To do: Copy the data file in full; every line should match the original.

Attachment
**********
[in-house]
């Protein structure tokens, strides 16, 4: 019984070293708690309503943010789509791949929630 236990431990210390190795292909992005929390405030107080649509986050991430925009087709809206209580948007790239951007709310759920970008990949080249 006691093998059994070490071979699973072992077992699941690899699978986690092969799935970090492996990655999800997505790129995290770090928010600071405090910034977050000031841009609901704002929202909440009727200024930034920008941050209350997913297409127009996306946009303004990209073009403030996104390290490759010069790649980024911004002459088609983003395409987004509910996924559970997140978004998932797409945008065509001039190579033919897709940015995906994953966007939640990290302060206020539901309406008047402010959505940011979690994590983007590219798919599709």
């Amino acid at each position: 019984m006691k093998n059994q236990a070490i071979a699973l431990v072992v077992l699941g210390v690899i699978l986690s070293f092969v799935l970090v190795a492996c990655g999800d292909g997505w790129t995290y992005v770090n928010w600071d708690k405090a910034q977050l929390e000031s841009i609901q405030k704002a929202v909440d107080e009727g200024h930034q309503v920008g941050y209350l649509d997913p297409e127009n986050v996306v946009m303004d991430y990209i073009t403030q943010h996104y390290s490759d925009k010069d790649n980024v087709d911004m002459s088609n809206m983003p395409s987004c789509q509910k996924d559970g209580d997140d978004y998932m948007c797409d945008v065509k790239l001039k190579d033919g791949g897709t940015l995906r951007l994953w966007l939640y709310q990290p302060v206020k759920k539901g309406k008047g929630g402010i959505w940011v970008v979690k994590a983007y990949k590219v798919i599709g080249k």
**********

[in-house]
């Protein structure tokens, strides 16, 4: 019984070293708690309503943010789509791949929630 236990431990210390190795292909992005929390405030107080649509986050991430925009087709809206209580948007790239951007709310759920970008990949080249 006691093998059994070490071979699973072992077992699941690899699978986690092969799935970090492996990655999800997505790129995290770090928010600071405090910034977050000031841009609901704002929202909440009727200024930034920008941050209350997913297409127009996306946009303004990209073009403030996104390290490759010069790649980024911004002459088609983003395409987004509910996924559970997140978004998932797409945008065509001039190579033919897709940015995906994953966007939640990290302060206020539901309406008047402010959505940011979690994590983007590219798919599709």
């Amino acid at each position: 019984m006691k093998n059994q236990a070490i071979a699973l431990v072992v077992l699941g210390v690899i699978l986690s070293f092969v799935l970090v190795a492996c990655g999800d292909g997505w790129t995290y992005v770090n928010w600071d708690k405090a910034q977050l929390e000031s841009i609901q405030k704002a929202v909440d107080e009727g200024h930034q309503v920008g941050y209350l649509d997913p297409e127009n986050v996306v946009m303004d991430y990209i073009t403030q943010h996104y390290s490759d925009k010069d790649n980024v087709d911004m002459s088609n809206m983003p395409s987004c789509q509910k996924d559970g209580d997140d978004y998932m948007c797409d945008v065509k790239l001039k190579d033919g791949g897709t940015l995906r951007l994953w966007l939640y709310q990290p302060v206020k759920k539901g309406k008047g929630g402010i959505w940011v970008v979690k994590a983007y990949k590219v798919i599709g080249k």